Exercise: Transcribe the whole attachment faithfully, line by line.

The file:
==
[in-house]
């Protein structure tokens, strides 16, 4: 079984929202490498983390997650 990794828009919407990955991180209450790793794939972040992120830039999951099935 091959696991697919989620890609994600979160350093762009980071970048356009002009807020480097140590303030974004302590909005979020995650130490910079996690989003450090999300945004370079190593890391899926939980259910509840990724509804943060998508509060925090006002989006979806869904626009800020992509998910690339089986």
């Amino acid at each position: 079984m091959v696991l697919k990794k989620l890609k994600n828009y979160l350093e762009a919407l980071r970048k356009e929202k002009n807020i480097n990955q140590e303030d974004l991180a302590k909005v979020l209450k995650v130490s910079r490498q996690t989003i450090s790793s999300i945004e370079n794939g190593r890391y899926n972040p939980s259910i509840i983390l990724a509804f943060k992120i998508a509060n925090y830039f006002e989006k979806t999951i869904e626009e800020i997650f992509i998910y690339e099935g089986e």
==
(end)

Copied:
[in-house]
């Protein structure tokens, strides 16, 4: 079984929202490498983390997650 990794828009919407990955991180209450790793794939972040992120830039999951099935 091959696991697919989620890609994600979160350093762009980071970048356009002009807020480097140590303030974004302590909005979020995650130490910079996690989003450090999300945004370079190593890391899926939980259910509840990724509804943060998508509060925090006002989006979806869904626009800020992509998910690339089986």
């Amino acid at each position: 079984m091959v696991l697919k990794k989620l890609k994600n828009y979160l350093e762009a919407l980071r970048k356009e929202k002009n807020i480097n990955q140590e303030d974004l991180a302590k909005v979020l209450k995650v130490s910079r490498q996690t989003i450090s790793s999300i945004e370079n794939g190593r890391y899926n972040p939980s259910i509840i983390l990724a509804f943060k992120i998508a509060n925090y830039f006002e989006k979806t999951i869904e626009e800020i997650f992509i998910y690339e099935g089986e």